if word[x] == letter:
# found it, return imemdiately
return True
return False
``````

Then you can test using your `letter_occurs_in_word(the_looked_for_letter,word1)` and so forth as needed.

Cheers,
Cameron Simpson cs@cskk.id.au

Thank you for the reply. Sadly I was due to my limited and short-time knowledge of programming only able to understand 5-10% of your explanation in only two days. Realistically speaking, I will maybe understand your explanation fully in a month or two.

Umm… is this any better? I am aware that the code does not work, however, I receive no syntax error.

``````word1 = input("Please give a word1: ")
word2 = input("Please give a word2: ")

mylist = ['word1', 'word2']
if mylist.sort() == ['word1', 'word2']:
print("'", "", word1, "", "' is in the alphabet before than '", word2, "", "'.", sep="")
elif mylist.sort() == ['word2', 'word1']:
print("'", "", word2, "", "' is in the alphabet before than '", word1, "", "'.", sep="")
else:
print("Something went wrong.")

"z" in "str(word1)" and "z" in "str(word2)"
if False:
print("Neither word has 'z' in it.")
else:
print("Something went wrong.")

tested_word = input("Please give a word to test: ")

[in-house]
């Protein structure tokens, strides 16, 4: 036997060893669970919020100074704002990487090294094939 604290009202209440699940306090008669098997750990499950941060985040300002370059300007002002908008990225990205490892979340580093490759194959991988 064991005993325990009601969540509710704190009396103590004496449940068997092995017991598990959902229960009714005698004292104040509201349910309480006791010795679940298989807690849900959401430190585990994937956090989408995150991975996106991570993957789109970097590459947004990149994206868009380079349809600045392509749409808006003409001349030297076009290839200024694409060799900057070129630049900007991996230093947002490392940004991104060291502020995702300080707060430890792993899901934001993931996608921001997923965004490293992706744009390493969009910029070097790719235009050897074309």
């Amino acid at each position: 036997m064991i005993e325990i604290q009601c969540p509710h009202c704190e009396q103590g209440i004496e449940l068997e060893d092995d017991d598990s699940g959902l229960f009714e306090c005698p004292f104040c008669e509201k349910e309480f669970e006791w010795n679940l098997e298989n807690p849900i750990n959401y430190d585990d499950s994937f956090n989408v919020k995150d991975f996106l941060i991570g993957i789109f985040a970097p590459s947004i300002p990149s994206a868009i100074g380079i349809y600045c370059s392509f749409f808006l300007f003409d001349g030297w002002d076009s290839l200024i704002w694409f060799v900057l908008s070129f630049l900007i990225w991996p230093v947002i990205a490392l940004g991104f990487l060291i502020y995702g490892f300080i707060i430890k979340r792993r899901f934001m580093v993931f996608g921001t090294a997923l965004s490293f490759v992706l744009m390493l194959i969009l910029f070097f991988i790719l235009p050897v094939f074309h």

palindrome = tested_word [(len(tested_word))::-1]

if str(tested_word) == str(palindrome):
print("The word you gave is a palindrome.")
elif str(tested_word) !=  str(palindrome):
print("The word you gave is no palindrome.")
else:
print("Something went wrong.")

print("It is reversed '", "", str(tested_word [len(tested_word)::-1]), "", "' and corretly", " ", str(tested_word), sep="")
``````

Thank you for the reply. Sadly I was due to my limited and short-time
knowledge of programming only able to understand 5-10% of your
explanation in only two days. Realistically speaking, I will maybe
understand your explanation fully in a month or two.

No worries.

Umm… is this any better? I am aware that the code does not work, however, I receive no syntax error.

No syntax errors just means that the code is “well formed”, like using
correct grammar in an English sentence. It doesn’t mean the code does
what you hoped to achieve.

`````` word1 = input("Please give a word1: ")
word2 = input("Please give a word2: ")
``````